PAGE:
Putative tit rub

I was talking to my editor today about the proofs of ‘Something of The Night.’

‘The proof reader,’ he said to me, ‘has an issue with the phrase ‘putative tit rub.’

‘Oh?’ I said. ‘What’s the problem?’

‘Well, he says he thinks you’ve misused ‘putative.’ He says that it means, ‘commonly regarded as being”. He thinks ‘anticipated’ would be better.’

‘Really?’ I said, reaching for my Collins. ‘But I took it to mean, ‘inferred to exist without evidence. But OK, if that’s what the proof reader thinks..’

‘And he wants you to hypenate ‘tit-rub.’

‘Does he?’

‘He thinks it more correct.’

So it’s become ‘anticipated tit-rub. ‘ I never would have guessed that one little phrase could cause so much debate.

 

14 Responses

  1. Josh says:

    Well if anything is up for debate, tits are always a good topic right?

  2. Colin Midson says:

    Message from editor:
    “Putative” restored!
    “Tit-rub” still hyphenated.

  3. Catherine Fox says:

    You’re right. Let’s offer another course, because this needs looking into. ‘Anticipated’ isn’t right. I offer you ‘quasi-mythological’. That gets you two hyphenated words in one phrase.

  4. Ian Marchant says:

    I think we did. Wasn’t it more tit-rub than putative, though?

  5. Catherine Fox says:

    Didn’t we devote an entire Arvon course to this subject?

  6. Ian Marchant says:

    I think I should have stuck with ‘putative.’It best describes the reality of the, dear god alive, 37 years ago thing itself. ‘Anticipated’ might imply that it had come to be. Putative is funnier, too.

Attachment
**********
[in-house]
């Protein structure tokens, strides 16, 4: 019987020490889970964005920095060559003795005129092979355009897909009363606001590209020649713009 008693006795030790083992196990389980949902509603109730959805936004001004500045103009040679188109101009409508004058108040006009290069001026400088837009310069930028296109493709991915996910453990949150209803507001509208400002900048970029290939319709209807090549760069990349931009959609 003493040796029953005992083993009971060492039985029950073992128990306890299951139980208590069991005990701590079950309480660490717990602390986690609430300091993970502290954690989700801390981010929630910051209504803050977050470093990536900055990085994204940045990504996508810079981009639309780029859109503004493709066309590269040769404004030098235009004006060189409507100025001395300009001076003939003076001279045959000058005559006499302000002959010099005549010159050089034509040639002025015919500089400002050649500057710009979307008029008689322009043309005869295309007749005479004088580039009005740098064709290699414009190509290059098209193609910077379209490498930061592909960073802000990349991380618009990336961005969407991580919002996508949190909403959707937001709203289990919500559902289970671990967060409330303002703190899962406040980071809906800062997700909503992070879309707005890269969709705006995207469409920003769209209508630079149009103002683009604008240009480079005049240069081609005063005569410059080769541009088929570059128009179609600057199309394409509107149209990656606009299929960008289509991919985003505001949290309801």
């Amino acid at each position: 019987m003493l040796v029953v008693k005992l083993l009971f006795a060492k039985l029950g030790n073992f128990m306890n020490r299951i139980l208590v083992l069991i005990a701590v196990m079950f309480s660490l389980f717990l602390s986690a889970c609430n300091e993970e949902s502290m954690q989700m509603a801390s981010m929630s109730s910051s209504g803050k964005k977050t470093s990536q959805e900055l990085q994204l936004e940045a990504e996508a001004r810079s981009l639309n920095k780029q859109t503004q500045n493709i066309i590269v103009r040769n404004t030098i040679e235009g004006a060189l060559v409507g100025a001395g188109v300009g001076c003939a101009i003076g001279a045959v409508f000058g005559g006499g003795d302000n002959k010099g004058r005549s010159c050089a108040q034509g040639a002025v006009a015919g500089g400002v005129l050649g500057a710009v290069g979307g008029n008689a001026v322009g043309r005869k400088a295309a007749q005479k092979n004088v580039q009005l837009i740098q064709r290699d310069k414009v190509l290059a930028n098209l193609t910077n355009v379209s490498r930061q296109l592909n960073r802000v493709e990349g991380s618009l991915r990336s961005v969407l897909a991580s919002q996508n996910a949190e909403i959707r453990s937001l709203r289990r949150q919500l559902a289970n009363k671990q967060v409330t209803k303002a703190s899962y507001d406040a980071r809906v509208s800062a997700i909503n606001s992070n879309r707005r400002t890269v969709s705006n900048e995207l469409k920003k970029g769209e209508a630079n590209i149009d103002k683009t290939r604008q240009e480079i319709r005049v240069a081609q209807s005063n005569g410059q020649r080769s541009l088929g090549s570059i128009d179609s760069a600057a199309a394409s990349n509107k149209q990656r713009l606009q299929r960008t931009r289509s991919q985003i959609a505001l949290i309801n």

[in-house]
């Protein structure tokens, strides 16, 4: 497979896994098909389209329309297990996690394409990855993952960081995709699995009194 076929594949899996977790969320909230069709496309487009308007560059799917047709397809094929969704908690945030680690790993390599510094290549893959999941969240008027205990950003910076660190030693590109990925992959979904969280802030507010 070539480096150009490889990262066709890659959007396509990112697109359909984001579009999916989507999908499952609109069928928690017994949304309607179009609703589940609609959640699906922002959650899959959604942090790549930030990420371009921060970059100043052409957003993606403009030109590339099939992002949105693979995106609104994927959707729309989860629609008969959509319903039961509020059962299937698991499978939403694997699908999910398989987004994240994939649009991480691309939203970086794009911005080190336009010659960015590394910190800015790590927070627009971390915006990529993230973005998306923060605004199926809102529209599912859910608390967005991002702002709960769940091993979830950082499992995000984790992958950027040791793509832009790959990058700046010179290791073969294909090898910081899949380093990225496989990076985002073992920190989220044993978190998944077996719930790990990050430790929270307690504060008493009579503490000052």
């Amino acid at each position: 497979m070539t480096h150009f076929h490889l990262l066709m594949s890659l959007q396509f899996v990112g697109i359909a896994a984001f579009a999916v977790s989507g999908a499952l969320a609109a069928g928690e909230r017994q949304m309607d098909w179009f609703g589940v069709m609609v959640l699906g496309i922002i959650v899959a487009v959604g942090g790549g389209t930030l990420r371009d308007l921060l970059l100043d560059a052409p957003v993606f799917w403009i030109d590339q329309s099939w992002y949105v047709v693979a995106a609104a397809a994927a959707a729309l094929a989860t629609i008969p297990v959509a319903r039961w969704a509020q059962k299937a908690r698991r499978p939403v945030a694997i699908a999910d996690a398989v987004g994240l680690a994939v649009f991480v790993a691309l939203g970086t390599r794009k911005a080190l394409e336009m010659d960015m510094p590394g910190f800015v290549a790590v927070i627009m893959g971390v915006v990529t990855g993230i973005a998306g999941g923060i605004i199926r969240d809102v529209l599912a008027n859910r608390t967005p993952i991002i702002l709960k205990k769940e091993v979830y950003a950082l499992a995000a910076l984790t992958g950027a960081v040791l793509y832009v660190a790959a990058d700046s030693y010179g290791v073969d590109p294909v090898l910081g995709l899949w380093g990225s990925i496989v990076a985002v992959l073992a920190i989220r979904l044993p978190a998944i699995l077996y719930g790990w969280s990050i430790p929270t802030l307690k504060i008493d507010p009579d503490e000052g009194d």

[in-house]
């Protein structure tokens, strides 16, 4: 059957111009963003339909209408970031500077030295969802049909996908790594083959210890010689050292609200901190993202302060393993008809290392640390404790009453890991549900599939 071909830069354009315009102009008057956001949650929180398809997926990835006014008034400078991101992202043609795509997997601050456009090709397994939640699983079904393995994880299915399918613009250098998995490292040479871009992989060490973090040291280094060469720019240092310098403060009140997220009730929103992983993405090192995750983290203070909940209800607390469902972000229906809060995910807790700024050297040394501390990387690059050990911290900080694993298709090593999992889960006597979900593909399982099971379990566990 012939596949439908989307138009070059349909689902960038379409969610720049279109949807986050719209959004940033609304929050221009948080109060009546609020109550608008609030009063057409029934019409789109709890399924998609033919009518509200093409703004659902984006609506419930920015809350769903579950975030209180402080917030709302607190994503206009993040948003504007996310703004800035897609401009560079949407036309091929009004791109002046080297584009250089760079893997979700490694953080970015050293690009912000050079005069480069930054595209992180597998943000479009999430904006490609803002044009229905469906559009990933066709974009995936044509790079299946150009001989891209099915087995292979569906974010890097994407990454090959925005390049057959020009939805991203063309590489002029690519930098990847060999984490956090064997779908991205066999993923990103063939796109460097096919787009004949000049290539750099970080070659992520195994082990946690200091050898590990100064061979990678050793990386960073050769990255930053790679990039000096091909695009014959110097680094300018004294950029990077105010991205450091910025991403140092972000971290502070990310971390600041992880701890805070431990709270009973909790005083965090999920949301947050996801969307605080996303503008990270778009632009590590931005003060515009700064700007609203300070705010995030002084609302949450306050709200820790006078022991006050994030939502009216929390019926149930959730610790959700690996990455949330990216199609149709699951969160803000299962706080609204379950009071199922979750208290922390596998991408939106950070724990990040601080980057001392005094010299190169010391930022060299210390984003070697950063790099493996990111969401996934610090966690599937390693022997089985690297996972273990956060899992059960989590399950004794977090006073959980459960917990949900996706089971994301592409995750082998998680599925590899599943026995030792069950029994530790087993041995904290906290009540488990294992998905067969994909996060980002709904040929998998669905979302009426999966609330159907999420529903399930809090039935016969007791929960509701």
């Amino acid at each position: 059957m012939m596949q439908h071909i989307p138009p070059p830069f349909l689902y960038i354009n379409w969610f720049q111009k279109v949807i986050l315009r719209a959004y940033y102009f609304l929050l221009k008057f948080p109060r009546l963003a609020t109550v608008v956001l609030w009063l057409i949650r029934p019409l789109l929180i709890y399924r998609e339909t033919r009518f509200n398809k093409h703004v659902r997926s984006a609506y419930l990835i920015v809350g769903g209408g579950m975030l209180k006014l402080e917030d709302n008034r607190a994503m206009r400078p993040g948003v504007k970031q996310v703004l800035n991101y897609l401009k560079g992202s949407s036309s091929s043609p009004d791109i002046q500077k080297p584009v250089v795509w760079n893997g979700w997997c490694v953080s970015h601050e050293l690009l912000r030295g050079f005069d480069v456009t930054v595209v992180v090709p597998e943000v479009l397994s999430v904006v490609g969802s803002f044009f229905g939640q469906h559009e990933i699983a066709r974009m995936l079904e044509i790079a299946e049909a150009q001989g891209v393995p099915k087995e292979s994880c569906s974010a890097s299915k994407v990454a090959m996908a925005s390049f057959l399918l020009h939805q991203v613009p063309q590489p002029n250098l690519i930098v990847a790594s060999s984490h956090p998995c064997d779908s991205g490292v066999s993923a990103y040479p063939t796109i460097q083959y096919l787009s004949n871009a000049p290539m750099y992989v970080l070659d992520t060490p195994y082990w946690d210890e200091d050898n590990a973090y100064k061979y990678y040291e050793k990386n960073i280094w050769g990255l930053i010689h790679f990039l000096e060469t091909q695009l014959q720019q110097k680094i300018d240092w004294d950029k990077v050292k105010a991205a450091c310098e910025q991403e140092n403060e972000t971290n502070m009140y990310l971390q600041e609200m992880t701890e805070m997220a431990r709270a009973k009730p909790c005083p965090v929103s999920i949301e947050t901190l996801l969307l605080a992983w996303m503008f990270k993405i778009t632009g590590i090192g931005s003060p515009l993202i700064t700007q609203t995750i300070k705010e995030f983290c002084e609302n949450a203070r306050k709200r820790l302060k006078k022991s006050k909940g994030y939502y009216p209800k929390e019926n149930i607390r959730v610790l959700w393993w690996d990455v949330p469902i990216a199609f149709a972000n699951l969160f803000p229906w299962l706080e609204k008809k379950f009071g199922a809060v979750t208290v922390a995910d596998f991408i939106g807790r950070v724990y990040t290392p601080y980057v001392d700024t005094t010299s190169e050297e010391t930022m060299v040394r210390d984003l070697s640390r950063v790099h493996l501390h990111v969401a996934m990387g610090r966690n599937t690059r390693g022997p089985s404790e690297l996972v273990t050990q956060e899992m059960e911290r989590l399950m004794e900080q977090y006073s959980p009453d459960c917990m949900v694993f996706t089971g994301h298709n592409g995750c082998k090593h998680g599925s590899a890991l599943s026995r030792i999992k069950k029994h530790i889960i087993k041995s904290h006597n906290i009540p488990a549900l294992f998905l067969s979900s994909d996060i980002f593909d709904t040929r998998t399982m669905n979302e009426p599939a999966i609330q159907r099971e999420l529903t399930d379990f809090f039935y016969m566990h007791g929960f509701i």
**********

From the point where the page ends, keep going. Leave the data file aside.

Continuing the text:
But the hyphenation can stand?

  7. Hilary Marchant says:

    er, and for the record, this part of the book is set in the long-distant past before I had met Ian, so what he did with his hyphens was nothing to do with me.

  8. Bob says:

    Won’t Ian give you one, Chas?

  9. Chas Ambler says:

    I’ve often anticipated a tit-rub myself – and been sorely disappointed.

  10. Clare Stevens says:

    Really don’t see how the proof-reader gets from ‘commonly inferred as being’ to ‘anticipated’. Agree with Dru about the appeal of being wrong bu wromantic and if you’re allowed to use the word you originaly chose the reader can infer whatever they like as to its meaning. For the record, I would define ‘putative’ as something ‘being presented for consideration as, but without proof/evidence’.
    And incidentally, while on the object of Collins, I was surprisd to find that my mum’s subsantial edition of it didn’t include the word ‘subfusc’, which I felt had been misused in an article in the Guardian mag. Thanks to Google I now know it wasn’t misused – I’d only seen it in the context of academic dress, but the author was apparently quite entitled to use it to mean ‘dark and dingy’ in the context of describing a room. Do wish Collins could have told me this, however.

  11. Dru says:

    OED’s other synonyms for ‘putative’ appear to agree with your intention- “imagined; postulated, hypothetical” …. more importantly, to me, ‘putative’ sounds better. And better to be wrong but wromantic than right and even slightly revolting….

  12. Bob says:

    Agree wholeheartedly on ‘tit-rub’, but I confess I find ‘inferred to exist’ troublesome. ‘Assumed to exist’? ‘Taken to exist’?

  13. Bob says:

    a little context wouldn’t hurt…

  14. Hilary Marchant says:

    So glad that this phrase has finally been subjected to this level of scrutiny…about time too.

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